Synecdoche, synecdoche…we all fall down

Written by
George Smith
Added
July 15, 2013
‘At the end of the day, we can’t move the goalposts – we’ll just have to buy into a central management resource’ loses nothing as a sentence, merely adding 11 meaningless words to the original 10.

Why do people use one word when 10 will do?

I was at a meeting last week when an otherwise-intelligent bloke said that he needed to buy into a central management resource

I’ll run that phrase by you again in a minute or two, so don’t worry. But let me report in the meantime that this was a divisional head who felt he was (I’m going to have to say it) under-resourced. In other words he had lots of work to do and didn’t have enough staff. And so it was that he needed to buy into a central management resource.

Ever eager to acquire new variants on the English language, I pressed him further. What, in the name of arse, was he talking about? He gibbered things about data entry, significant overload and surplus resources in the marketing department. Only when I had him pinned to the floor with a Stanley knife at his jugular did he feel able to unburden himself with short words. It turns out that his Emma is overwhelmed while Tracey in marketing has visibly got nothing to do. Hence the gibberish. ‘Could Tracey help out with some typing?’ seems a reasonable translation.

It could have been worse. At least he didn’t say ‘paradigm’ or ‘synergy’ or salience’, three words that crept into management language like thieves in the night somewhere around 1990. And he didn’t meld the bullshit with one of today’s no-brain clichés such as ‘moving the goalposts’ or ‘at the end of the day’. He could have done with ease, ‘At the end of the day, we can’t move the goalposts – we’ll just have to buy into a central management resource’ loses nothing as a sentence, merely adding 11 meaningless words to the original 10.

One of the first bottlings of 1997 management-speak began to surface in British marketing circles about the turn of 1996.

The last paragraph contains one of the first bottlings of 1997 management-speak. I refer, of course, to the expression ‘no-brain’ – more often expressed as the noun ‘no-brainer’. I first heard it in California (where else?) a couple of years back and it began to surface in British marketing circles about the turn of this last year [Ed: 1996].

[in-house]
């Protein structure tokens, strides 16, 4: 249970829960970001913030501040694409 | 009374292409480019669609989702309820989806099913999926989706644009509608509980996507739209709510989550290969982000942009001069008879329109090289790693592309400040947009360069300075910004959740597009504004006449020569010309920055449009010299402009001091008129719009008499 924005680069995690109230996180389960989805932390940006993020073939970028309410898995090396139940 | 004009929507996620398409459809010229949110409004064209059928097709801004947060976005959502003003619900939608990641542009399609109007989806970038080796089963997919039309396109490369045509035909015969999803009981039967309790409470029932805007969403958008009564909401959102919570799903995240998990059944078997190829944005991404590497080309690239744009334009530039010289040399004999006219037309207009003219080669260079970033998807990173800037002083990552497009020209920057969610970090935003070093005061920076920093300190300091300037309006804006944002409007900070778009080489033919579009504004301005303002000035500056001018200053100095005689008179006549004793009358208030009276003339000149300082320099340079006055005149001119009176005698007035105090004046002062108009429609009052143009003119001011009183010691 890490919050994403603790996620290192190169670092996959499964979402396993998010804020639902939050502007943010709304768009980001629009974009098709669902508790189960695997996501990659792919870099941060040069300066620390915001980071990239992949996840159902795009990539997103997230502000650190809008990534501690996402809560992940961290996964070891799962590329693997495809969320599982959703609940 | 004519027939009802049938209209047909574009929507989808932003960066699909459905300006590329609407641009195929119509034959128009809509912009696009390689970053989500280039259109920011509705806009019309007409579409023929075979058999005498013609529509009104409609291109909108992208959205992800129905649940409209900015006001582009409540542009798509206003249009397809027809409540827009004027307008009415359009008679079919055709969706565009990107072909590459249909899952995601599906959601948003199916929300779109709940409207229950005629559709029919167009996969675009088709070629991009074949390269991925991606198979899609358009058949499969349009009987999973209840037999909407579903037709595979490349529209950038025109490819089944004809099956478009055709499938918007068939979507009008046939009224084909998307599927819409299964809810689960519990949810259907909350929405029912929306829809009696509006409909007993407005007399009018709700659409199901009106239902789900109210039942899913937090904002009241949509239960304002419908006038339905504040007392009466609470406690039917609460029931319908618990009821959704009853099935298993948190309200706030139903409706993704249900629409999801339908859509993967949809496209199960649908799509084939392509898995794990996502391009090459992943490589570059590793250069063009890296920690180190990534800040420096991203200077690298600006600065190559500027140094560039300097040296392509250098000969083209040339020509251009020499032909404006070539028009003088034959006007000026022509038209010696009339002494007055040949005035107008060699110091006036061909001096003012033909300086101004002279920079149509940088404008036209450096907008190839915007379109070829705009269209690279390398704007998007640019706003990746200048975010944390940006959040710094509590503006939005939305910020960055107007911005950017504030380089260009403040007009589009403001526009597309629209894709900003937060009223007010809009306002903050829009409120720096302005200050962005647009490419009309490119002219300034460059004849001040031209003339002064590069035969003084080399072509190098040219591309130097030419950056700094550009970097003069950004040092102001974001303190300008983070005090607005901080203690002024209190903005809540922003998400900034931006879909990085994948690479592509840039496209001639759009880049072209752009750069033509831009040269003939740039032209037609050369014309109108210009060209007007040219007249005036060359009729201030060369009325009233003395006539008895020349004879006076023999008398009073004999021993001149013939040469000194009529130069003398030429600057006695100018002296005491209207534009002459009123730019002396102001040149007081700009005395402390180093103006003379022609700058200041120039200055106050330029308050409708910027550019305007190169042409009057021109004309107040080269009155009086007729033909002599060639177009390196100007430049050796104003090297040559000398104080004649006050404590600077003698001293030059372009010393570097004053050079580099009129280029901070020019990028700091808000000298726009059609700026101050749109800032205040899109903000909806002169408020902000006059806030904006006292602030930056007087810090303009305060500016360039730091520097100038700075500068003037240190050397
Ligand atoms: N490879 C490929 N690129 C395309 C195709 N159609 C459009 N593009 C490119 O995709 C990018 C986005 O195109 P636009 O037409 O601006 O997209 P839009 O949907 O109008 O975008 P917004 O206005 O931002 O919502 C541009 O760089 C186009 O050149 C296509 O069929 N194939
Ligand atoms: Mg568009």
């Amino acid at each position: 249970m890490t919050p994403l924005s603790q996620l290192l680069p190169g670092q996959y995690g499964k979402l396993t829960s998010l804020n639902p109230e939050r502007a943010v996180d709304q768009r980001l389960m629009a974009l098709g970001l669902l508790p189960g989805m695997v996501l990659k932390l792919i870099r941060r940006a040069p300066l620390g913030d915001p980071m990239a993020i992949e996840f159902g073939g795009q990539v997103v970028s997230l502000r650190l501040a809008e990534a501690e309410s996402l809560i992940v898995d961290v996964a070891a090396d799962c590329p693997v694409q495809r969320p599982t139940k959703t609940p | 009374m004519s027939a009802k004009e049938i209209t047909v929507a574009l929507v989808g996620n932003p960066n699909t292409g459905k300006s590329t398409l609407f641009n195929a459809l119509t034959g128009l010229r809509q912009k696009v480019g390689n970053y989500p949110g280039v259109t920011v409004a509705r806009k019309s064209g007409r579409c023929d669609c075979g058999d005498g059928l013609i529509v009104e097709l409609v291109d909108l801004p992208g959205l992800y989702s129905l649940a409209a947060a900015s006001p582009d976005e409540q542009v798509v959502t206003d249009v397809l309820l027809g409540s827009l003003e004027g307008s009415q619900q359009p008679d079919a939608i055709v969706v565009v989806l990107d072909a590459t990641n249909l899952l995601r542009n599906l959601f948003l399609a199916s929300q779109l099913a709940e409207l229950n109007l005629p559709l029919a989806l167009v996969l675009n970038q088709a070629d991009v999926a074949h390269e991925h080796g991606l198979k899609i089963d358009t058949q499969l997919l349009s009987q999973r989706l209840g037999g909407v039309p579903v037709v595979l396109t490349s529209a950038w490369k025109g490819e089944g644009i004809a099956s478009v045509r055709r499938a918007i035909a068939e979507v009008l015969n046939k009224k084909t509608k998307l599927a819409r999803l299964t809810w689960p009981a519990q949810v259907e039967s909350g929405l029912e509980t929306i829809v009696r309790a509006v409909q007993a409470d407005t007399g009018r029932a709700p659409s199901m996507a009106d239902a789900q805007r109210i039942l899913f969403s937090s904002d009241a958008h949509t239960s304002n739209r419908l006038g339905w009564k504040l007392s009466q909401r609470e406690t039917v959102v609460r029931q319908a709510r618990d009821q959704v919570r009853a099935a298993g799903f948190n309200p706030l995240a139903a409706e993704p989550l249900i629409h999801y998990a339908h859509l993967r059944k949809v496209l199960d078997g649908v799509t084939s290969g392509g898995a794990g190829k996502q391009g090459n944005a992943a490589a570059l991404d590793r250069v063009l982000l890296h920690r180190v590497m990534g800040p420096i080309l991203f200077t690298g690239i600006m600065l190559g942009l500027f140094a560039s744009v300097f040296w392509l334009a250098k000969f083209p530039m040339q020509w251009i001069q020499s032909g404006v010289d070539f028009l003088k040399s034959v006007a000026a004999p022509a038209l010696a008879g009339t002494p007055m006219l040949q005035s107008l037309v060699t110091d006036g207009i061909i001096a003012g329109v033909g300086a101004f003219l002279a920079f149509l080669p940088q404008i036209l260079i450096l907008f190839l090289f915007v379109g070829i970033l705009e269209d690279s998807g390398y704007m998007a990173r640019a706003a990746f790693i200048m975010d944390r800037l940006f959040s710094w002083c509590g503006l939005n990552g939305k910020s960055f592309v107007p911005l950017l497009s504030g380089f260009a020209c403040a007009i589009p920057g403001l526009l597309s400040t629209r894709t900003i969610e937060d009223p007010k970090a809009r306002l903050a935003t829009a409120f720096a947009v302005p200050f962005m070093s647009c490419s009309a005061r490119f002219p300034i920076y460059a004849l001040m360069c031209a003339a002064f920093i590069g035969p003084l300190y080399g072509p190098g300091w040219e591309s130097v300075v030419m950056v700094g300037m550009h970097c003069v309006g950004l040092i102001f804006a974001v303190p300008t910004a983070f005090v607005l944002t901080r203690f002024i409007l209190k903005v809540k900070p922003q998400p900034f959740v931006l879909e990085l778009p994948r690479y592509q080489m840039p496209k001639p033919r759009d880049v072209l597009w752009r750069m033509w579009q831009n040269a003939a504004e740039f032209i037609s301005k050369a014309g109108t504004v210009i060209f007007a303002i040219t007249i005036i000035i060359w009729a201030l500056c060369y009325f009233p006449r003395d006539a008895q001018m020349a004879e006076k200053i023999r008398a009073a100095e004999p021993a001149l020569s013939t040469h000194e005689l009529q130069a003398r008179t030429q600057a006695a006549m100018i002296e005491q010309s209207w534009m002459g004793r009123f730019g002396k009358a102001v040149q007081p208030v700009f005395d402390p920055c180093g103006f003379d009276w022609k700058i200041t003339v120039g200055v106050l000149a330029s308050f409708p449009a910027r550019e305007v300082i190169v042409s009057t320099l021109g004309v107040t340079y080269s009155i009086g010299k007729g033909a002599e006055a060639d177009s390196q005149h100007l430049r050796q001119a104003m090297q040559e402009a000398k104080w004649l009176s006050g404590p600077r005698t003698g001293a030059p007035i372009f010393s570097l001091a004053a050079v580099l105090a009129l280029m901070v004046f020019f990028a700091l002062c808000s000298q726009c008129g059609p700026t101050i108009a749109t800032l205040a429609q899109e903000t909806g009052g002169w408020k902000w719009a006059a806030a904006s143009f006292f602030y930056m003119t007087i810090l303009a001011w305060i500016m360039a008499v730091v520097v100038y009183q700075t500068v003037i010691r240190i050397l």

What I like about it is what I like about many examples of management-speak – it can be used for totally different meanings. Thus, a no-brainer is either a decision so obvious that it brooks no debate or something that is simply stupid. That last Spielberg movie was a no-brainer but so was the director’s intention to have large dinosaurs in it. This won’t do at all – language can only afford modest elasticity if it is to offer clarity. And even instant clichés deserve universal understanding. Pompous or what?

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As Bullshit Man he walks taller, swirling his daft vocabulary around like Darth Vader’s cloak.

There I mischievously go again, though purely in the interest of demonstrating how very easy it is to gum words together and giving them the whiff of the zeitgeist. Which brings me back to my intelligent divisional head who wanted Tracey’s help. If he had expressed himself in such demotic terms he would have seemed a whingeing office empire-builder. But as Bullshit Man he walks taller, swirling his daft vocabulary around like Darth Vader’s cloak. We all quail when we hear such utterances and few of us would dare say, ‘What exactly is a paradigm?’ out loud.

Copywriting has become a quaint old habit akin to blacksmithing. The client now wants ‘creative input’, a far more diffuse and expensive commodity.

As I’ve regularly pointed out over the years, the main purpose of management-speak is to sell familiar things for more money. This is how copywriting became a quaint old habit akin to blacksmithing. The client now wants ‘creative input’, a far more diffuse and expensive commodity. Anyone concerned with ‘identifying and addressing issues’ must be a superior life form to anyone actually doing things. And anyone who can skilfully attach the word ‘strategic’ to his humble function will be creaming it.

If I were a carpenter, I wouldn’t be buggering around with chisels. I’d be a strategic carpenter, willing to help you identify wood issues and addressing them as part of an over-all strategy for timbered infrastructure.

Fundraisers have latterly had to subscribe to this new language lest they be thought a primitive sub-species. Charities talk of ‘brand ownership’ and ‘giving retentives’ and being ‘donor-focused’, but these are all borrowed terms, derivative from mainstream marketing. We are now bounden to contribute our own dedicated vocabulary. Can I kick it off for the New Year with the word ‘synecdoche’? It means, ‘A figure by which a more comprehensive term is used for a less comprehensive or vice versa; as whole for part or part for whole.’ Which is about as useless as a word can get.

Not that that should stop us. It has a ring to it. And it will take a brave fundraiser to blow the whistle on it. Make this the Year of the Synecdoche. You have nothing to lose but your brains. A real no-brainer if ever there was.


This article is abridged from Up Smith Creek (The White Lion Press http://www.whitelionpress.com) a collection of 79 incomparable and irreverent essays from the pen of George Smith, over 30 years of fine writing.

About the author: George Smith

George Smith

A legendary marketing/fundraising guru and curmudgeon.

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